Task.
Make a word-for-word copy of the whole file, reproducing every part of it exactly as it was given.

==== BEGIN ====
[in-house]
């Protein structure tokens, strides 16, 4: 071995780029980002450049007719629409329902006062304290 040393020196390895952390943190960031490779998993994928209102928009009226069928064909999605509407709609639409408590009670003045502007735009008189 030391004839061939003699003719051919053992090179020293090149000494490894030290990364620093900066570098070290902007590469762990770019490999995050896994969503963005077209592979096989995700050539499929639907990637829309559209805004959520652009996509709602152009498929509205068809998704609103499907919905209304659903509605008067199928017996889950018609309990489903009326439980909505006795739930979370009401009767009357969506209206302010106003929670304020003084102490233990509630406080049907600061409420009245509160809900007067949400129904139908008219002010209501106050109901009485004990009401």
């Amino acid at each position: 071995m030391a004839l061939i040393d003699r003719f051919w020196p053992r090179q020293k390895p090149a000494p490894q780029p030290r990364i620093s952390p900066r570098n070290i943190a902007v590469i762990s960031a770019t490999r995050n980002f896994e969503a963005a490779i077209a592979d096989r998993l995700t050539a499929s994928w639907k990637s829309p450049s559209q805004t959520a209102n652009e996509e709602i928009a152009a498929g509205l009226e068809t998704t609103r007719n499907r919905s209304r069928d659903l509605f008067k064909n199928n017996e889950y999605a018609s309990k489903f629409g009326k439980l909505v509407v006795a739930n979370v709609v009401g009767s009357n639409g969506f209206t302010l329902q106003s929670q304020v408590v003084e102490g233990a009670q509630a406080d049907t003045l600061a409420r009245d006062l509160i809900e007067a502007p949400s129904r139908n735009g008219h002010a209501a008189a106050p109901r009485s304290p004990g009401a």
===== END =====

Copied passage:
[in-house]
């Protein structure tokens, strides 16, 4: 071995780029980002450049007719629409329902006062304290 040393020196390895952390943190960031490779998993994928209102928009009226069928064909999605509407709609639409408590009670003045502007735009008189 030391004839061939003699003719051919053992090179020293090149000494490894030290990364620093900066570098070290902007590469762990770019490999995050896994969503963005077209592979096989995700050539499929639907990637829309559209805004959520652009996509709602152009498929509205068809998704609103499907919905209304659903509605008067199928017996889950018609309990489903009326439980909505006795739930979370009401009767009357969506209206302010106003929670304020003084102490233990509630406080049907600061409420009245509160809900007067949400129904139908008219002010209501106050109901009485004990009401």
């Amino acid at each position: 071995m030391a004839l061939i040393d003699r003719f051919w020196p053992r090179q020293k390895p090149a000494p490894q780029p030290r990364i620093s952390p900066r570098n070290i943190a902007v590469i762990s960031a770019t490999r995050n980002f896994e969503a963005a490779i077209a592979d096989r998993l995700t050539a499929s994928w639907k990637s829309p450049s559209q805004t959520a209102n652009e996509e709602i928009a152009a498929g509205l009226e068809t998704t609103r007719n499907r919905s209304r069928d659903l509605f008067k064909n199928n017996e889950y999605a018609s309990k489903f629409g009326k439980l909505v509407v006795a739930n979370v709609v009401g009767s009357n639409g969506f209206t302010l329902q106003s929670q304020v408590v003084e102490g233990a009670q509630a406080d049907t003045l600061a409420r009245d006062l509160i809900e007067a502007p949400s129904r139908n735009g008219h002010a209501a008189a106050p109901r009485s304290p004990g009401a």